As crazy as it seems, you may not want to bet against the Dominator. No goalie has ever played as effectively as Hasek into his 40s. The greatest generation of NHL goalies — the guys who stood in the crease as the Original Six Era ended — was also the most durable. Johnny Bower of the Maple Leafs was 45 (well, no one was ever sure how old Bower really was) when he retired in 1969, the oldest active goalie ever in the NHL. My hero Gump Worsley and Jacques Plante were both 44. Terry Sawchuk was 40 when he died and might have played (and suffered) longer. Glenn Hall, who may have been the best of this Hall of Fame group, was 39. As you’d expect, all of them faded toward the end of their careers. (SI.com Photo Gallery: The NHL’s All-Time Oldest Players)
Hasek left the NHL after the 2007-08 season, which he spent as a 43-year-old backup for the Red Wings’ last Stanley Cup team. His game, too, had diminished from his prime years. With the Sabres in the ’90s, his level of play — six Vezina and two Hart trophies — made some people believe that he was the best goalie of all time. He was twice a Cup champion with the Red Wings. He took a season off after leaving the NHL, then returned to the ice with his hometown Pardubice team in the Czech Extraliga. In 2010-11, he played a full season for the KHL’s Spartak Moscow at age 46, posting a 2.48 GAA and seven shutouts, which is quite amazing.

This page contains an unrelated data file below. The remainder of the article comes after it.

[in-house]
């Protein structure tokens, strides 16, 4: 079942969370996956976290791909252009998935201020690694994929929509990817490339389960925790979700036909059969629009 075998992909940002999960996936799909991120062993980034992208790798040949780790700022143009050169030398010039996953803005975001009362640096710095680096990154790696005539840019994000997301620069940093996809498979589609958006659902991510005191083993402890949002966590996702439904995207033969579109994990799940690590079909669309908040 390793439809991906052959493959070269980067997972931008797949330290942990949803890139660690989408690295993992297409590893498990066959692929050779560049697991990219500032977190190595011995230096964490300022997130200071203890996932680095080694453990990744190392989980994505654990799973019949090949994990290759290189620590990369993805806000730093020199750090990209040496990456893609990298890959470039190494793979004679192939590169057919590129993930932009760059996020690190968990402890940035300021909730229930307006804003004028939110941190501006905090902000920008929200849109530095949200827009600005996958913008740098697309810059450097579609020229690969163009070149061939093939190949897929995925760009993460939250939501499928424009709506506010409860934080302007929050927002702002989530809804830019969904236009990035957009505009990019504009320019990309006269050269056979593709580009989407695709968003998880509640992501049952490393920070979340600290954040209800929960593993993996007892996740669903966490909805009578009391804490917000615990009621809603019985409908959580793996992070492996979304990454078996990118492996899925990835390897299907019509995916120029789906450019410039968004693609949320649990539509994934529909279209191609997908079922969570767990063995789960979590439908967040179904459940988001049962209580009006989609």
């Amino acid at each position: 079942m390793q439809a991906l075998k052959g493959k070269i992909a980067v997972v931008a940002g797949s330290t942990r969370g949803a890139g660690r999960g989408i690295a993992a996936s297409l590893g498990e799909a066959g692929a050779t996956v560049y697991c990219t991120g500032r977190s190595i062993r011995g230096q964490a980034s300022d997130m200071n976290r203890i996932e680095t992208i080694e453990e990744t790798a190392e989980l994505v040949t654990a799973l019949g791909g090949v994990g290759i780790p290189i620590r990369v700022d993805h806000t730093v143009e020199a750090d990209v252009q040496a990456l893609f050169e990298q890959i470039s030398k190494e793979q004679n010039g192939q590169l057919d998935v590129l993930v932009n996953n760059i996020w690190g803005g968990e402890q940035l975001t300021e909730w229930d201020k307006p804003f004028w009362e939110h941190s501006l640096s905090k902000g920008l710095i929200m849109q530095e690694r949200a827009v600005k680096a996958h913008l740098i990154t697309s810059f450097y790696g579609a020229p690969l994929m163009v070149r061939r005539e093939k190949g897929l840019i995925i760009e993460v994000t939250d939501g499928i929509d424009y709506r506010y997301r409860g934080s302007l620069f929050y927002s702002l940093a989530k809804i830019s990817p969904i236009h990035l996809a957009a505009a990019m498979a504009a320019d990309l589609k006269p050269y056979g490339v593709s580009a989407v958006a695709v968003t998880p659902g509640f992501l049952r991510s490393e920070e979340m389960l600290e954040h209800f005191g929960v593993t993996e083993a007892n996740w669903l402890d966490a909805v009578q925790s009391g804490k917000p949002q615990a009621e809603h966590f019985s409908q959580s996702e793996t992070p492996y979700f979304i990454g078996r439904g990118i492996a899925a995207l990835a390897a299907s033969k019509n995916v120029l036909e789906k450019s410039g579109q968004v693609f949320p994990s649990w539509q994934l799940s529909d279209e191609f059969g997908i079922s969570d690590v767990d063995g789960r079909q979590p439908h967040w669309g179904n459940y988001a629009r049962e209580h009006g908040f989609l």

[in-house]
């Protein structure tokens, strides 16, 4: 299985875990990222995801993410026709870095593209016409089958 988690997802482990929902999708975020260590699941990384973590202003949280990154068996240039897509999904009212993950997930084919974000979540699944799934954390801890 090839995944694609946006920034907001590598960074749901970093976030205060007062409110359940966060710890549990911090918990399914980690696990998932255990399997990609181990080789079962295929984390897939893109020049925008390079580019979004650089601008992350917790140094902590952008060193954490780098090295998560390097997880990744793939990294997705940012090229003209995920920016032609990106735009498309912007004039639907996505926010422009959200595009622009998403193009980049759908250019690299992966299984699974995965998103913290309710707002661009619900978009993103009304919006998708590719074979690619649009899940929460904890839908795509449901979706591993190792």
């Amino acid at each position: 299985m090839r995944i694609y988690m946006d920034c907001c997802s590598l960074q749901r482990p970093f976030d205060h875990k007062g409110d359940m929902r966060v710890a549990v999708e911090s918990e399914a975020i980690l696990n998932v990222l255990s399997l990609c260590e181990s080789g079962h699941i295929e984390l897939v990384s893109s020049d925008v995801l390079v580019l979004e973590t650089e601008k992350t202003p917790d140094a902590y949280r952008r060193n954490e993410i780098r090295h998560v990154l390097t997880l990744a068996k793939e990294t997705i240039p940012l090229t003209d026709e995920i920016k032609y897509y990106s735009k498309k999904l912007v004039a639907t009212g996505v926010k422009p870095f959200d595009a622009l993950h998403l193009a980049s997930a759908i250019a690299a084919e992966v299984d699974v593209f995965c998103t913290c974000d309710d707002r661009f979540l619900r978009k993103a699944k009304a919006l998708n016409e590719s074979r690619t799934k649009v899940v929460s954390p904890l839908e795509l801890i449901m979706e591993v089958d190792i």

He sat out again last season, but in July made it known that he wants another crack at the NHL. The Sabres politely declined, GM Darcy Regier saying, “I know better than to question Dom’s desire and his ability. Unfortunately, it’s not something that was going to fit here.”